• Power modes: MCUs/MPUs support various low-power modes, which are essential to consider, especially when your device operates on battery power. It is crucial to ensure that the selected MCU/MPU meets your specific requirements in different low-power modes, allowing you to optimize power consumption according to the device’s needs.
  • Thermal management: Proper thermal management, including heat sinks and ventilation, is crucial to maintain a safe junction temperature. You need to plan your mechanical as per that.
  • Temperature grades: Most devices, including MCUs/MPUs, are manufactured in multiple temperature grades to accommodate different application requirements and operating environments. The commonly accepted temperature grades are as follows:
    • Commercial: 0 ° to 70 °C
    • Industrial: −40 ° to 85 °C
    • Automotive: −40 °C to 125 °C
    • Military: −55 ° to 125 °C
  • Reliability data: It is important to estimate of how reliable the device is expected to be over a certain period. Reliability data for MCUs and MPUs can be obtained from the manufacturer’s datasheet/documentation. This data typically includes metrics such as Mean Time Between Failures (MTBF) and Failure in Time (FIT) rate, which provide estimates of the device’s reliability over a specific period of time. In addition, manufacturers may provide information on qualification testing, and environmental stress testing.

Step7:- Start Your Search for the Right MPU/MCU, Arability, and Longevity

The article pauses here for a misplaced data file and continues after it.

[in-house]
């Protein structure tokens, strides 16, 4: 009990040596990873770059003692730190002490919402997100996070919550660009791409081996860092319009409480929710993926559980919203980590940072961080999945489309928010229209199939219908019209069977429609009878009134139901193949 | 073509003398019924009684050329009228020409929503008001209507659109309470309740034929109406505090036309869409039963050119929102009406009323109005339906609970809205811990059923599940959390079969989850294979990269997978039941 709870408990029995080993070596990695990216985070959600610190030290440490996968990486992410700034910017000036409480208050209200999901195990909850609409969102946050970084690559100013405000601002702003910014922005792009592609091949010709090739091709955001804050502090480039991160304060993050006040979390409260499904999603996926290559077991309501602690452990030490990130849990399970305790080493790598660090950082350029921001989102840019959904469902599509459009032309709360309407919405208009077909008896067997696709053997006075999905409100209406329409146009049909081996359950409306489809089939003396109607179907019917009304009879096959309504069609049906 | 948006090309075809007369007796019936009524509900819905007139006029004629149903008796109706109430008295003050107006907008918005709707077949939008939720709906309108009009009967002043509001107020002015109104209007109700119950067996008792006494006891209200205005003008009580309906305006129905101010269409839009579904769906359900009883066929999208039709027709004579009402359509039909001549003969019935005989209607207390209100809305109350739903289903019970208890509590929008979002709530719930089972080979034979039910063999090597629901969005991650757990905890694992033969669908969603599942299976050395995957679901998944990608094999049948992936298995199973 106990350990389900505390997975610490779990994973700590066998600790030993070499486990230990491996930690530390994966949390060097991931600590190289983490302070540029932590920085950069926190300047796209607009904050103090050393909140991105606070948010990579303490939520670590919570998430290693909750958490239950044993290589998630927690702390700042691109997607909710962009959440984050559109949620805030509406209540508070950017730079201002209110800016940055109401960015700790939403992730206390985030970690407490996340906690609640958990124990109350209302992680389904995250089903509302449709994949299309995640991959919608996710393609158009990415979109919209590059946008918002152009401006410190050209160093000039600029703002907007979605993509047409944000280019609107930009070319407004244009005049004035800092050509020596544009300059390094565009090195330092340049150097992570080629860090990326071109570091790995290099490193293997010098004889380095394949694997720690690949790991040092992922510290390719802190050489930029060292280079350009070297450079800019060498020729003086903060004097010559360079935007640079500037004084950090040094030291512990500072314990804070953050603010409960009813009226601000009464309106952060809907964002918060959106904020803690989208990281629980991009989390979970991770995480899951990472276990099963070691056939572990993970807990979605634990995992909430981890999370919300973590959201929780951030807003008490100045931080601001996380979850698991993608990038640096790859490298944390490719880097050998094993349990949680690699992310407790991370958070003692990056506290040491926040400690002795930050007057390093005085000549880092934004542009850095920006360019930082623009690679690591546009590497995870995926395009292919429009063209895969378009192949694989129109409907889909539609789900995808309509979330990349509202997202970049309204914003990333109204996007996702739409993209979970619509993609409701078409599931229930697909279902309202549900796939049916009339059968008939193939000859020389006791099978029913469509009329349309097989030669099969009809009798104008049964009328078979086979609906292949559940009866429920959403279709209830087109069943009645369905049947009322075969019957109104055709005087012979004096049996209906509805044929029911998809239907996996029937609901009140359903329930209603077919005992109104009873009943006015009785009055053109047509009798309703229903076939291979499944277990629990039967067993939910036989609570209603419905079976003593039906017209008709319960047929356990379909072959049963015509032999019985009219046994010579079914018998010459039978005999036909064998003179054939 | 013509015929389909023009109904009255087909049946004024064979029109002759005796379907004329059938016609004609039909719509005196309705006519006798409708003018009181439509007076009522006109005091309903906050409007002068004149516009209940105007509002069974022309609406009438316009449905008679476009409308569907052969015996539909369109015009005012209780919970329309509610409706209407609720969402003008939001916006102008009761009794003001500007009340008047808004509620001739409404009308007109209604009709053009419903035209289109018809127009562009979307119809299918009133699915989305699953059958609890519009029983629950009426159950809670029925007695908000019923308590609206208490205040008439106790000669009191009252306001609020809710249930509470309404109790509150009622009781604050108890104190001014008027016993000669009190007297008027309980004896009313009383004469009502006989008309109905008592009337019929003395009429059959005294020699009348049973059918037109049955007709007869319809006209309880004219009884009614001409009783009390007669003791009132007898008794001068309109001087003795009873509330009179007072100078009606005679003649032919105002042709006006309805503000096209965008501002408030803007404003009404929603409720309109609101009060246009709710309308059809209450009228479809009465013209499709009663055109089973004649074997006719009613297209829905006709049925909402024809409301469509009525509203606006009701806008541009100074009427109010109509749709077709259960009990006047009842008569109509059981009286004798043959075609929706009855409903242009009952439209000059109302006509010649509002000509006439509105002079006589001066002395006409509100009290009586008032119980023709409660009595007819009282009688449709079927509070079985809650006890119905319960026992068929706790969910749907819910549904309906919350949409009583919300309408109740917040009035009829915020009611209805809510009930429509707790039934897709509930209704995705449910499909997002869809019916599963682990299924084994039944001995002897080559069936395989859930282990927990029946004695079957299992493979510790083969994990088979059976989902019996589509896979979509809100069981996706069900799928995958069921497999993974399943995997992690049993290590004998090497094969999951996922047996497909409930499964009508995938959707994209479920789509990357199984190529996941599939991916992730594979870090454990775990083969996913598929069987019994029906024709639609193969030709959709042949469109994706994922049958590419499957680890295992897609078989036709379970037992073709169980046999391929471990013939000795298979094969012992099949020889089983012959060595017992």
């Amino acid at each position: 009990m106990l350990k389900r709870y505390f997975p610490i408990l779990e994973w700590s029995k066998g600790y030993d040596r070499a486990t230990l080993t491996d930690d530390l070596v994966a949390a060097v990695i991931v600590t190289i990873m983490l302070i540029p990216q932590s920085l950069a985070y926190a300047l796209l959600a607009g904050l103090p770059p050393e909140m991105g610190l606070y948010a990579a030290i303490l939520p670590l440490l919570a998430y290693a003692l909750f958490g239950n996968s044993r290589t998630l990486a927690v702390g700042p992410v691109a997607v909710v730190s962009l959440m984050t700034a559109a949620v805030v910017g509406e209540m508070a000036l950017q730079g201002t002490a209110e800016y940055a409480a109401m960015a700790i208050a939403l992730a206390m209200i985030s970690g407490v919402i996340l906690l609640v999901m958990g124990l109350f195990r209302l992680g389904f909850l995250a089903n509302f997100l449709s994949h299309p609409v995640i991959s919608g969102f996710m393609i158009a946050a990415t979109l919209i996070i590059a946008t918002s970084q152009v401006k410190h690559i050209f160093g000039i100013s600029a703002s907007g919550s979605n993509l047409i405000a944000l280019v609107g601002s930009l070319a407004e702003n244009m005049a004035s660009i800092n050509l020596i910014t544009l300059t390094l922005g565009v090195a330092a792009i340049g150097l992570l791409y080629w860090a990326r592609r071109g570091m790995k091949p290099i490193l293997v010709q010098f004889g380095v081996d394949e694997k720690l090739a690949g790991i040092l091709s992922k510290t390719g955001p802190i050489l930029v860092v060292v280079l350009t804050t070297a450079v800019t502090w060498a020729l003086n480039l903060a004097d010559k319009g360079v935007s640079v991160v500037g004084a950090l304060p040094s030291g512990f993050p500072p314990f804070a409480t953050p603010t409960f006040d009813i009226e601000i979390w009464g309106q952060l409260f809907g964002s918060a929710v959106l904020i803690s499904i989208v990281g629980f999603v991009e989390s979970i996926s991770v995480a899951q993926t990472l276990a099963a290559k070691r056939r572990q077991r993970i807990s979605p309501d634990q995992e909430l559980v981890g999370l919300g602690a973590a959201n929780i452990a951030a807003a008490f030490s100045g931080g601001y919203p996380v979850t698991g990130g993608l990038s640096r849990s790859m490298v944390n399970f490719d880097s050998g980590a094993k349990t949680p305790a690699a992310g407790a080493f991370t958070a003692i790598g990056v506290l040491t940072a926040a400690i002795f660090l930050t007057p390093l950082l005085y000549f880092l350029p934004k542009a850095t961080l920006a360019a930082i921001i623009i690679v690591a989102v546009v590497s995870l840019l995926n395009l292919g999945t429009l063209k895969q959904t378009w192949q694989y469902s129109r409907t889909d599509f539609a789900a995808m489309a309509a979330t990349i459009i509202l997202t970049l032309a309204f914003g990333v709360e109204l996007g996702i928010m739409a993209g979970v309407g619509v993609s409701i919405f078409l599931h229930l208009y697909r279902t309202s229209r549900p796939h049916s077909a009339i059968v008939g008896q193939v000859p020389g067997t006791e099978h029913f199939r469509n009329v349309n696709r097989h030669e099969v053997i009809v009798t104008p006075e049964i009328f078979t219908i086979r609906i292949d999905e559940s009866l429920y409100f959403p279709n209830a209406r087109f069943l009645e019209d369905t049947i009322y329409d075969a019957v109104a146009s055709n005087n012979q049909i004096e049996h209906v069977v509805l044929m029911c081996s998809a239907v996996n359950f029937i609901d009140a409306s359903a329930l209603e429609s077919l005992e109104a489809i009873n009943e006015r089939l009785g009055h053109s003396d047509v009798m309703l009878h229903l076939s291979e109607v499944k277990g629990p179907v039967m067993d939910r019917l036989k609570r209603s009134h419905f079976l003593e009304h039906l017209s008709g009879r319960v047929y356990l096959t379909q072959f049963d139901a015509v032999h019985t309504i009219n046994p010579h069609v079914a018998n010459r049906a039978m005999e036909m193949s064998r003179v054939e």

When you reach this stage, you have gathered all the necessary specifications for the chosen MPU/MCU. There are a few important points to keep in mind:

  • Explore suppliers: Explore suppliers such as Arrow, Avnet, Digkey, Mouser, Future Electronics, or similar companies.
  • FAE Connect: Talk to Field Application Engineer (FAE) from these suppliers and discuss your application and specific requirements. Keep in mind that FAEs may sometimes have pressure to promote certain product lines.
  • Manufacturers Data: Visit the websites of MPU/MCU manufacturers, such as Intel, AMD, Renesas, Micron, NXP, Texas Instruments, Microchip, and others, to confirm the data and information you have obtained from suppliers or other sources.
  • Part Availability: The selected part should be readily available for your design, ensuring that you can easily procure it from suppliers without any major delays or supply chain issues.
  • Product longevity support: It’s important to consider the product longevity support provided by the manufacturer. Some manufacturers release their products with long-term support and availability, ensuring that the chosen part will be supported and available for an extended period of time.